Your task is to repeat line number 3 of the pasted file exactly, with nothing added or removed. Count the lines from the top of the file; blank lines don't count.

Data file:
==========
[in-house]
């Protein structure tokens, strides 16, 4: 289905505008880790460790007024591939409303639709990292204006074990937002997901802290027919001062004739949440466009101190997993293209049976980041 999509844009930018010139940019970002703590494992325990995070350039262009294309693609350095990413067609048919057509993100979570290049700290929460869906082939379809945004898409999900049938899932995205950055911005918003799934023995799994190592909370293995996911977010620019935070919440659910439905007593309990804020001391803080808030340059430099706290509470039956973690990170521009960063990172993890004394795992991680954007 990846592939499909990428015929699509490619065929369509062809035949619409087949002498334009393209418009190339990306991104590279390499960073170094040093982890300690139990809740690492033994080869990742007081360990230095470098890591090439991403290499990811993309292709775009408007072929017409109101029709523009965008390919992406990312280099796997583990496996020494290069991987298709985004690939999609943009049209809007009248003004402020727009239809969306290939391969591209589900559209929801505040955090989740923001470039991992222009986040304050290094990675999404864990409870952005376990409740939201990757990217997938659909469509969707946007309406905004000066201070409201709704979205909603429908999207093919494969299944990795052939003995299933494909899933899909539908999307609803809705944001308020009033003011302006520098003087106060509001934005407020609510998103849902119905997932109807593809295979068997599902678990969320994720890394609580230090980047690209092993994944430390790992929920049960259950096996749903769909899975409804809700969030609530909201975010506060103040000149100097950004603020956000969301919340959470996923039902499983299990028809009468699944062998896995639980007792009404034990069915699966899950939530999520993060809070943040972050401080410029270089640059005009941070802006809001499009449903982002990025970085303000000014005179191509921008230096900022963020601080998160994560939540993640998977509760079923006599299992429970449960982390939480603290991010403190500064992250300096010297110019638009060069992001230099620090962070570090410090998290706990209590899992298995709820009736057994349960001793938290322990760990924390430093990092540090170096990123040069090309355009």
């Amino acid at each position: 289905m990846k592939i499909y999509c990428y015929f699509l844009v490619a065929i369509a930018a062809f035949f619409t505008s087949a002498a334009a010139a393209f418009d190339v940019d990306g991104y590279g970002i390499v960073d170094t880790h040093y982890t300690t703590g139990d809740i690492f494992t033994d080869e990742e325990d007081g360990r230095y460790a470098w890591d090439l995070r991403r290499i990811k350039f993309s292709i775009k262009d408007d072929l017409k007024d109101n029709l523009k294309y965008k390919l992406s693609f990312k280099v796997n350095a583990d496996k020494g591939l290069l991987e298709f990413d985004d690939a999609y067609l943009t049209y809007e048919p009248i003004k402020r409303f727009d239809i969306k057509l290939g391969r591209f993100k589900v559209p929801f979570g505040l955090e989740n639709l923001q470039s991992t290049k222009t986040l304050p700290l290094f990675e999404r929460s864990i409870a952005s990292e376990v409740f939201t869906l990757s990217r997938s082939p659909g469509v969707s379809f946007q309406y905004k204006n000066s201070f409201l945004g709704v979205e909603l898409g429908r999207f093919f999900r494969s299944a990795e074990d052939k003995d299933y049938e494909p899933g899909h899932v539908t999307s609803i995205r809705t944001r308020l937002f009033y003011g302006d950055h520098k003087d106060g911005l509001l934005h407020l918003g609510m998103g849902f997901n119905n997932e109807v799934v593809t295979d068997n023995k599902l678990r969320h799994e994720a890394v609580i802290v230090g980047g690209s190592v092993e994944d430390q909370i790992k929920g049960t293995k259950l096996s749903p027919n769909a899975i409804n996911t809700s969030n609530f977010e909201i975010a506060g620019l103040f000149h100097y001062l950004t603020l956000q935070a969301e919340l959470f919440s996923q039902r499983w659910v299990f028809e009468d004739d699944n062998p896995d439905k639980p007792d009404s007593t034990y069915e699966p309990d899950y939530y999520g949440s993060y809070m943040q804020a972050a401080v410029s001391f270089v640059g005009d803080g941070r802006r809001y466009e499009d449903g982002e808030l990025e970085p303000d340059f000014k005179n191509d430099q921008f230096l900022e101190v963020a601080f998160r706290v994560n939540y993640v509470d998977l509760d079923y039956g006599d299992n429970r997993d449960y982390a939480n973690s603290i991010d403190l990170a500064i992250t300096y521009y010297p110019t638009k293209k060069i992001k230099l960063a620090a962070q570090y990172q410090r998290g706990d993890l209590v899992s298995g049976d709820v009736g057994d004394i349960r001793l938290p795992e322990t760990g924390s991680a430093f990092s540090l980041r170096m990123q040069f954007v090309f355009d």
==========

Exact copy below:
């Amino acid at each position: 289905m990846k592939i499909y999509c990428y015929f699509l844009v490619a065929i369509a930018a062809f035949f619409t505008s087949a002498a334009a010139a393209f418009d190339v940019d990306g991104y590279g970002i390499v960073d170094t880790h040093y982890t300690t703590g139990d809740i690492f494992t033994d080869e990742e325990d007081g360990r230095y460790a470098w890591d090439l995070r991403r290499i990811k350039f993309s292709i775009k262009d408007d072929l017409k007024d109101n029709l523009k294309y965008k390919l992406s693609f990312k280099v796997n350095a583990d496996k020494g591939l290069l991987e298709f990413d985004d690939a999609y067609l943009t049209y809007e048919p009248i003004k402020r409303f727009d239809i969306k057509l290939g391969r591209f993100k589900v559209p929801f979570g505040l955090e989740n639709l923001q470039s991992t290049k222009t986040l304050p700290l290094f990675e999404r929460s864990i409870a952005s990292e376990v409740f939201t869906l990757s990217r997938s082939p659909g469509v969707s379809f946007q309406y905004k204006n000066s201070f409201l945004g709704v979205e909603l898409g429908r999207f093919f999900r494969s299944a990795e074990d052939k003995d299933y049938e494909p899933g899909h899932v539908t999307s609803i995205r809705t944001r308020l937002f009033y003011g302006d950055h520098k003087d106060g911005l509001l934005h407020l918003g609510m998103g849902f997901n119905n997932e109807v799934v593809t295979d068997n023995k599902l678990r969320h799994e994720a890394v609580i802290v230090g980047g690209s190592v092993e994944d430390q909370i790992k929920g049960t293995k259950l096996s749903p027919n769909a899975i409804n996911t809700s969030n609530f977010e909201i975010a506060g620019l103040f000149h100097y001062l950004t603020l956000q935070a969301e919340l959470f919440s996923q039902r499983w659910v299990f028809e009468d004739d699944n062998p896995d439905k639980p007792d009404s007593t034990y069915e699966p309990d899950y939530y999520g949440s993060y809070m943040q804020a972050a401080v410029s001391f270089v640059g005009d803080g941070r802006r809001y466009e499009d449903g982002e808030l990025e970085p303000d340059f000014k005179n191509d430099q921008f230096l900022e101190v963020a601080f998160r706290v994560n939540y993640v509470d998977l509760d079923y039956g006599d299992n429970r997993d449960y982390a939480n973690s603290i991010d403190l990170a500064i992250t300096y521009y010297p110019t638009k293209k060069i992001k230099l960063a620090a962070q570090y990172q410090r998290g706990d993890l209590v899992s298995g049976d709820v009736g057994d004394i349960r001793l938290p795992e322990t760990g924390s991680a430093f990092s540090l980041r170096m990123q040069f954007v090309f355009d």